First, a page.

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With the end of fiscal stimulus in 2022 and the Fed transitioning away from an extraordinarily accommodative stance, there is a risk that recent inflationary impulses will be short-lived.

Despite the volatility seen in January, many remain positive on the stock market, citing a robust economy and earnings growth. However, there are a few recent indications which give cause for reflection.

Last week, the New York manufacturing survey slipped into contraction. Consumer sentiment has fallen to its second lowest level in 10 years, with three-quarters of consumers ranking inflation, rather than unemployment, the most serious problem facing the nation. Core retail sales have been unexpectedly trendi...
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The growth outlook for the fourth quarter is opaque, because there is no way to determine when supply chain disruptions will begin to unwind. A reluctant recognition of higher inflation by the Federal Reserve is developing, as supply chain bottlenecks are holding up inflation longer than previously thought. There are currently 72 container ships off the port of Los Angeles which cannot deliver some 550,000 containers coming from Asia. This is due to a lack of investment in US ports over the past 10 years, as well as a shortage of qualified truckers, and may continue into 2022.. Consumers have been warned that Christmas shopping may be severely impaired by empty shelves this year.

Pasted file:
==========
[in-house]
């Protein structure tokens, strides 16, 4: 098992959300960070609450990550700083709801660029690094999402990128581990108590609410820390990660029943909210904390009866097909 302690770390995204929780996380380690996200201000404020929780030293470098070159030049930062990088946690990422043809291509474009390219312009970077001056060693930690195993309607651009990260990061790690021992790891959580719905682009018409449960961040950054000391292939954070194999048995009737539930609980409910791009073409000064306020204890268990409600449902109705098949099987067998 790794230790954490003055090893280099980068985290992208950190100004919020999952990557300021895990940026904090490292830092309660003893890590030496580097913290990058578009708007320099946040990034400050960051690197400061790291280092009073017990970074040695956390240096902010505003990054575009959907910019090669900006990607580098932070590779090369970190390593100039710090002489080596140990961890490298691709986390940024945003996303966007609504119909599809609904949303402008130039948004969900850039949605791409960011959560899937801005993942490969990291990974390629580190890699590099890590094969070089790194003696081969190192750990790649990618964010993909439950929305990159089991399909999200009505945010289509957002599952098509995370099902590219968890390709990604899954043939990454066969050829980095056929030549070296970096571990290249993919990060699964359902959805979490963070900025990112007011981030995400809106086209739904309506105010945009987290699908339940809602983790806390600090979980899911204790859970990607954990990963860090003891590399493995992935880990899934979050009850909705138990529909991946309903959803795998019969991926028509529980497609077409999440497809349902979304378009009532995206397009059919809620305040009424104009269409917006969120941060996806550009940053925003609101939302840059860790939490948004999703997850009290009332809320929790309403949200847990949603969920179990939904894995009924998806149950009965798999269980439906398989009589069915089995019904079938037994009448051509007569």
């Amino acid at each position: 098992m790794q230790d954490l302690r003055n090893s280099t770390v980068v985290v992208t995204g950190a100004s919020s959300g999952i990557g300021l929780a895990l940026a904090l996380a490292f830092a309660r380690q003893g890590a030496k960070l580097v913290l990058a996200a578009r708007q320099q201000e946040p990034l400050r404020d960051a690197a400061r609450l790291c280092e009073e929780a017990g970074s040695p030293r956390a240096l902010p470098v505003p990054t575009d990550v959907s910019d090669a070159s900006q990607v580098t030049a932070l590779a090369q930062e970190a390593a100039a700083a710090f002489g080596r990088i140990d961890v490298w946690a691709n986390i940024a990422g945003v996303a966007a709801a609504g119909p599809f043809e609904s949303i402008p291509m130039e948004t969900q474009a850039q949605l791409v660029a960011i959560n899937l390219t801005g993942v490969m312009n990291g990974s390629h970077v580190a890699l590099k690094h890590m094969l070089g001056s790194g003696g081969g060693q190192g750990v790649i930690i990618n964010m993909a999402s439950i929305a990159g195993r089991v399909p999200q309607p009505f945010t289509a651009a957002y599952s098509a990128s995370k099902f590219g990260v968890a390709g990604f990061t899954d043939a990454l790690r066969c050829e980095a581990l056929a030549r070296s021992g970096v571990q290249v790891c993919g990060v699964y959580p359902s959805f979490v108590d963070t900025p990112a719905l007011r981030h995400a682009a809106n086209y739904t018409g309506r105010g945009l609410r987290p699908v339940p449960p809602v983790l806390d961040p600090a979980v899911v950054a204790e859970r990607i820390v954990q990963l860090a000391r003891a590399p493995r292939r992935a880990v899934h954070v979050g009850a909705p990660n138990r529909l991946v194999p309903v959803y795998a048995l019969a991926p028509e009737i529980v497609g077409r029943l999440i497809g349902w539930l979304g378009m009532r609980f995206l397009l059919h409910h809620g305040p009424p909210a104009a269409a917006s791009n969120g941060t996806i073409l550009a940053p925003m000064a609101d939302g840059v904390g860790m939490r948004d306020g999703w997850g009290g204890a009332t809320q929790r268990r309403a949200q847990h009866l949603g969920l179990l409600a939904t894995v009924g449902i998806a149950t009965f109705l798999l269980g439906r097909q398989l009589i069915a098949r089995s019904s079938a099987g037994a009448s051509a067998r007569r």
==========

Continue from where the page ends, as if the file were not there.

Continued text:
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The predominant theme in the second quarter was inflationary pressure in the financial markets, and how this might impact the Federal Reserve’s policy decisions on interest rates. The inflation rate in May was 5% compared with a year earlier. Year-on Year price increases in almost all commodities have been very elevated, evidenced by the copper market (+51%), wheat (up 21%), US median home prices (up 23%), and oil (up over 50% this year).

The Federal Reserve believes that this inflation is transitory, and appears elevated due to the “look-back” effect, i.e., the fact that the basis of comparison was so low last March, April, and May.

In June, the Fed raised its expectations f...

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The US savings rate is very elevated at 13.6%, compared with a pre-Covid average of 6% since 2000. Americans have been saving during the pandemic at an unprecedented rate; as the pandemic abates, they will begin spending with pent up demand. This, combined with a rapidly recovering economy, an unprecedented increase in money supply, a Federal Reserve which seems committed to unlimited economic stimulus, ever expanding fiscal stimulus from the government, and a new sense of optimism about a successful vaccination program are keeping spirits high in the stock market.

The Fed has repeatedly committed to keeping the overnight Fed funds rate low, and there has been an unprecedented increase in the...

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One year ago, GDP growth was expected to be 4.8%. Instead, it’s now projected for 2020 at -4%, the largest drop in modern history. Simultaneously, world stock markets increased in value from $80 trillion to $100 trillion even as S&P earnings per share dropped by 15% last year.

This strange stock market behavior can be explained by the sheer size of the stimulus thrown at the Covid-19 crisis. Essentially, the Fed threw $4.5 trillion at the $300 billion problem of lost Covid-19 wages. The enormity of this government stimulus overcame any economic downturn, uncertainty, or political tension. Another $1.9 trillion of stimulus was announced last week by president elect Biden. Two other facto...